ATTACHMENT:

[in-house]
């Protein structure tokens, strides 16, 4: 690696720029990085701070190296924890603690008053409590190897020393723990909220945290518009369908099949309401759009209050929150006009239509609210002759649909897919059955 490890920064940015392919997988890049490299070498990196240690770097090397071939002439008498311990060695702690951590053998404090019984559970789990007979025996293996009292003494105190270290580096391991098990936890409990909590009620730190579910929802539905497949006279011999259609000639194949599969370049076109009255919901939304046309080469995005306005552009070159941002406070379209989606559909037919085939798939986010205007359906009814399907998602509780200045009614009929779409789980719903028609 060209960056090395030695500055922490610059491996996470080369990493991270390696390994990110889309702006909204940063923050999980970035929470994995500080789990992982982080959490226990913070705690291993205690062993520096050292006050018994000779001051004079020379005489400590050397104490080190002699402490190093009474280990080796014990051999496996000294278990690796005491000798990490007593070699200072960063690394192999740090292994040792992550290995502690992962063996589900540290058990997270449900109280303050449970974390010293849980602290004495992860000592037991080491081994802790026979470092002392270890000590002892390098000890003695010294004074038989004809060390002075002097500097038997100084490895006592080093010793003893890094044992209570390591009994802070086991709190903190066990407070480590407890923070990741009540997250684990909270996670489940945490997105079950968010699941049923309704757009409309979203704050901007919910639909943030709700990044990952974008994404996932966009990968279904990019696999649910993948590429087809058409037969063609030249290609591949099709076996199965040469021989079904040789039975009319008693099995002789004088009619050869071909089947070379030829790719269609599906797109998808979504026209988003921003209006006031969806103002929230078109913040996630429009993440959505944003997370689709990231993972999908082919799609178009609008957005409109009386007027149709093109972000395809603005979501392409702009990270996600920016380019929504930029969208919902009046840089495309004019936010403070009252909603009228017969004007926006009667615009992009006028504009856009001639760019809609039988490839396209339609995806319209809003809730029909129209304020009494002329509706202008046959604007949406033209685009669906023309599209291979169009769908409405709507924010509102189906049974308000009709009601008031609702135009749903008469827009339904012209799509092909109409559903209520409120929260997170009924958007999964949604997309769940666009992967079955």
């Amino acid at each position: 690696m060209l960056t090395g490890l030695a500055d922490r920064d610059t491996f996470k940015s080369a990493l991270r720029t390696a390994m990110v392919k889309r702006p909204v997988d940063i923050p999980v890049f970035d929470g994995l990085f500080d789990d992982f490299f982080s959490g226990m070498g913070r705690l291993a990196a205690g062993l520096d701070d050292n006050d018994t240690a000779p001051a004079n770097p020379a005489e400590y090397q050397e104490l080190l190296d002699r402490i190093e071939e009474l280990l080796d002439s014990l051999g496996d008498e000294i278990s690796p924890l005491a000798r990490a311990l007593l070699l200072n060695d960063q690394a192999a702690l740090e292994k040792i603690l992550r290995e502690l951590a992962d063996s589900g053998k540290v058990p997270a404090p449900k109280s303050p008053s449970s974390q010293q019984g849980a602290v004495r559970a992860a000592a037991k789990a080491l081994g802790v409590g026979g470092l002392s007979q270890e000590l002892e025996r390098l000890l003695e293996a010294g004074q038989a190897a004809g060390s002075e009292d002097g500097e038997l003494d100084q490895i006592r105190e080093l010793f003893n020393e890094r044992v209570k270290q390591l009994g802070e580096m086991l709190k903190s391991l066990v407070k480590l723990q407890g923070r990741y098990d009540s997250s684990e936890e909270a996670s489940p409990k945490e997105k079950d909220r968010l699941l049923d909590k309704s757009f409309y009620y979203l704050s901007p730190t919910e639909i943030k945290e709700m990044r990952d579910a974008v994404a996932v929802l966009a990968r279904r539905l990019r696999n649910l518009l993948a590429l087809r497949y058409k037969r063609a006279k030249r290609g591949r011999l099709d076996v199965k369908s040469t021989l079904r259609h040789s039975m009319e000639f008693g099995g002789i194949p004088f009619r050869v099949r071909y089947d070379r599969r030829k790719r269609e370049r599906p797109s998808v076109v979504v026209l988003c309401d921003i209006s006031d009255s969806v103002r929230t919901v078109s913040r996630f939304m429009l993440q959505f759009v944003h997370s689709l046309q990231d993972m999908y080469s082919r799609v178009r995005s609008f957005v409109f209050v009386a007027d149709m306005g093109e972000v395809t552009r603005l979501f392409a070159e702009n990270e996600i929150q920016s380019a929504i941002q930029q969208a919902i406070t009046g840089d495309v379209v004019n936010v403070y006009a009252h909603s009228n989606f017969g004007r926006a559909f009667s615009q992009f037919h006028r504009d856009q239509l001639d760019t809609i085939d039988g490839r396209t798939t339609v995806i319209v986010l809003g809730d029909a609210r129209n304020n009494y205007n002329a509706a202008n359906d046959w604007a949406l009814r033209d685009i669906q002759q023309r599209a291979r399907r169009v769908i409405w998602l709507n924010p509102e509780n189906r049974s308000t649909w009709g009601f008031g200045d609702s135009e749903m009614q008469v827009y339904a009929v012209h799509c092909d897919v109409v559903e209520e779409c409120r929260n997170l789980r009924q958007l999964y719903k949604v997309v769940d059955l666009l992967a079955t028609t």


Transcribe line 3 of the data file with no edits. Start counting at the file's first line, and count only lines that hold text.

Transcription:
């Amino acid at each position: 690696m060209l960056t090395g490890l030695a500055d922490r920064d610059t491996f996470k940015s080369a990493l991270r720029t390696a390994m990110v392919k889309r702006p909204v997988d940063i923050p999980v890049f970035d929470g994995l990085f500080d789990d992982f490299f982080s959490g226990m070498g913070r705690l291993a990196a205690g062993l520096d701070d050292n006050d018994t240690a000779p001051a004079n770097p020379a005489e400590y090397q050397e104490l080190l190296d002699r402490i190093e071939e009474l280990l080796d002439s014990l051999g496996d008498e000294i278990s690796p924890l005491a000798r990490a311990l007593l070699l200072n060695d960063q690394a192999a702690l740090e292994k040792i603690l992550r290995e502690l951590a992962d063996s589900g053998k540290v058990p997270a404090p449900k109280s303050p008053s449970s974390q010293q019984g849980a602290v004495r559970a992860a000592a037991k789990a080491l081994g802790v409590g026979g470092l002392s007979q270890e000590l002892e025996r390098l000890l003695e293996a010294g004074q038989a190897a004809g060390s002075e009292d002097g500097e038997l003494d100084q490895i006592r105190e080093l010793f003893n020393e890094r044992v209570k270290q390591l009994g802070e580096m086991l709190k903190s391991l066990v407070k480590l723990q407890g923070r990741y098990d009540s997250s684990e936890e909270a996670s489940p409990k945490e997105k079950d909220r968010l699941l049923d909590k309704s757009f409309y009620y979203l704050s901007p730190t919910e639909i943030k945290e709700m990044r990952d579910a974008v994404a996932v929802l966009a990968r279904r539905l990019r696999n649910l518009l993948a590429l087809r497949y058409k037969r063609a006279k030249r290609g591949r011999l099709d076996v199965k369908s040469t021989l079904r259609h040789s039975m009319e000639f008693g099995g002789i194949p004088f009619r050869v099949r071909y089947d070379r599969r030829k790719r269609e370049r599906p797109s998808v076109v979504v026209l988003c309401d921003i209006s006031d009255s969806v103002r929230t919901v078109s913040r996630f939304m429009l993440q959505f759009v944003h997370s689709l046309q990231d993972m999908y080469s082919r799609v178009r995005s609008f957005v409109f209050v009386a007027d149709m306005g093109e972000v395809t552009r603005l979501f392409a070159e702009n990270e996600i929150q920016s380019a929504i941002q930029q969208a919902i406070t009046g840089d495309v379209v004019n936010v403070y006009a009252h909603s009228n989606f017969g004007r926006a559909f009667s615009q992009f037919h006028r504009d856009q239509l001639d760019t809609i085939d039988g490839r396209t798939t339609v995806i319209v986010l809003g809730d029909a609210r129209n304020n009494y205007n002329a509706a202008n359906d046959w604007a949406l009814r033209d685009i669906q002759q023309r599209a291979r399907r169009v769908i409405w998602l709507n924010p509102e509780n189906r049974s308000t649909w009709g009601f008031g200045d609702s135009e749903m009614q008469v827009y339904a009929v012209h799509c092909d897919v109409v559903e209520e779409c409120r929260n997170l789980r009924q958007l999964y719903k949604v997309v769940d059955l666009l992967a079955t028609t």